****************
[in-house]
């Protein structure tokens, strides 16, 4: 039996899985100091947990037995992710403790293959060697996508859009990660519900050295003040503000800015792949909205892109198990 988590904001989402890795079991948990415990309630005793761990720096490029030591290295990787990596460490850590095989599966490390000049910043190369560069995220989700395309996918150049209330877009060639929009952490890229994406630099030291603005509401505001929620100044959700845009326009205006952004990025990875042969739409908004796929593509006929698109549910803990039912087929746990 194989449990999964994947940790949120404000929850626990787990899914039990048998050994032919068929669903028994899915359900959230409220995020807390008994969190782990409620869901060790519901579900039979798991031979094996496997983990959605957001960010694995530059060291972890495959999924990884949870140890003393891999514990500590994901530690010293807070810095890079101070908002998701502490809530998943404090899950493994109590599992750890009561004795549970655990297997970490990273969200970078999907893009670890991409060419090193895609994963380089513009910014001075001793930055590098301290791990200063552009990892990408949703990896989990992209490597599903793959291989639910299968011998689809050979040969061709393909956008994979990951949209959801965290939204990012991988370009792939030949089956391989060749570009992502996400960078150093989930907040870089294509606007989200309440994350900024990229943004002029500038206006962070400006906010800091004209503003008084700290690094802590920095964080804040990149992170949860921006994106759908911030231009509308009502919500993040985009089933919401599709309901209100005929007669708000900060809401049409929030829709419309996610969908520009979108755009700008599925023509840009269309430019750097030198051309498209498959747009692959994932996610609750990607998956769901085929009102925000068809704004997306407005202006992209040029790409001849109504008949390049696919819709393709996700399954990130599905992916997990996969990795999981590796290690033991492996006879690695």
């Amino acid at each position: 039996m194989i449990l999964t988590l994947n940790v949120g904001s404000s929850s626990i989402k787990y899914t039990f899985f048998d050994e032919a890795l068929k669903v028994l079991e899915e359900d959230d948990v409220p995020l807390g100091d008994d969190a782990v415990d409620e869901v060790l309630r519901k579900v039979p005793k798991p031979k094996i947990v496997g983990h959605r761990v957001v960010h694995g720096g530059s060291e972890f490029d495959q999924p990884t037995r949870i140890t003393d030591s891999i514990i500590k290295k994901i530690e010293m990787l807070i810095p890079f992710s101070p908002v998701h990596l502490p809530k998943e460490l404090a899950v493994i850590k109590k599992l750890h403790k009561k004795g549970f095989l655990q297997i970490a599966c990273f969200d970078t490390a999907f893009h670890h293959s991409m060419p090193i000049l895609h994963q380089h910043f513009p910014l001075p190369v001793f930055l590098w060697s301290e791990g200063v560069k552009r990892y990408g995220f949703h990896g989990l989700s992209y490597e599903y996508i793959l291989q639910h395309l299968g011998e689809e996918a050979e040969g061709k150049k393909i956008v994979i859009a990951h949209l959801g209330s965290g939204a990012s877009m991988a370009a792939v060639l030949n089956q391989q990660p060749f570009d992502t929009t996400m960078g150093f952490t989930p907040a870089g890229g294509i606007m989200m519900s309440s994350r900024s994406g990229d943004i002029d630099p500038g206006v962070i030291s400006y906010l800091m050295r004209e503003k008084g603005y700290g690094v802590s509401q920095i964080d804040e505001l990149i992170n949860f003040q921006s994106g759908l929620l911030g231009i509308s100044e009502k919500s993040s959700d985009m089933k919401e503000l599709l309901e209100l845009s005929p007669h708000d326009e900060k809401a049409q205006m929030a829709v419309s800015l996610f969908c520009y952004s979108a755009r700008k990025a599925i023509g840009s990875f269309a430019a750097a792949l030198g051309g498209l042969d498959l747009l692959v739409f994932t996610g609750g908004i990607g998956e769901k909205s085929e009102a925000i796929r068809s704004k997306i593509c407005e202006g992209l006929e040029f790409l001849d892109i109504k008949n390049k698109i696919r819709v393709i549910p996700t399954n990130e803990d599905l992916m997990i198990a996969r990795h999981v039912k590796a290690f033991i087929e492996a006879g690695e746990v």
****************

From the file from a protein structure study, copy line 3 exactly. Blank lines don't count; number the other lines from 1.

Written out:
């Amino acid at each position: 039996m194989i449990l999964t988590l994947n940790v949120g904001s404000s929850s626990i989402k787990y899914t039990f899985f048998d050994e032919a890795l068929k669903v028994l079991e899915e359900d959230d948990v409220p995020l807390g100091d008994d969190a782990v415990d409620e869901v060790l309630r519901k579900v039979p005793k798991p031979k094996i947990v496997g983990h959605r761990v957001v960010h694995g720096g530059s060291e972890f490029d495959q999924p990884t037995r949870i140890t003393d030591s891999i514990i500590k290295k994901i530690e010293m990787l807070i810095p890079f992710s101070p908002v998701h990596l502490p809530k998943e460490l404090a899950v493994i850590k109590k599992l750890h403790k009561k004795g549970f095989l655990q297997i970490a599966c990273f969200d970078t490390a999907f893009h670890h293959s991409m060419p090193i000049l895609h994963q380089h910043f513009p910014l001075p190369v001793f930055l590098w060697s301290e791990g200063v560069k552009r990892y990408g995220f949703h990896g989990l989700s992209y490597e599903y996508i793959l291989q639910h395309l299968g011998e689809e996918a050979e040969g061709k150049k393909i956008v994979i859009a990951h949209l959801g209330s965290g939204a990012s877009m991988a370009a792939v060639l030949n089956q391989q990660p060749f570009d992502t929009t996400m960078g150093f952490t989930p907040a870089g890229g294509i606007m989200m519900s309440s994350r900024s994406g990229d943004i002029d630099p500038g206006v962070i030291s400006y906010l800091m050295r004209e503003k008084g603005y700290g690094v802590s509401q920095i964080d804040e505001l990149i992170n949860f003040q921006s994106g759908l929620l911030g231009i509308s100044e009502k919500s993040s959700d985009m089933k919401e503000l599709l309901e209100l845009s005929p007669h708000d326009e900060k809401a049409q205006m929030a829709v419309s800015l996610f969908c520009y952004s979108a755009r700008k990025a599925i023509g840009s990875f269309a430019a750097a792949l030198g051309g498209l042969d498959l747009l692959v739409f994932t996610g609750g908004i990607g998956e769901k909205s085929e009102a925000i796929r068809s704004k997306i593509c407005e202006g992209l006929e040029f790409l001849d892109i109504k008949n390049k698109i696919r819709v393709i549910p996700t399954n990130e803990d599905l992916m997990i198990a996969r990795h999981v039912k590796a290690f033991i087929e492996a006879g690695e746990v």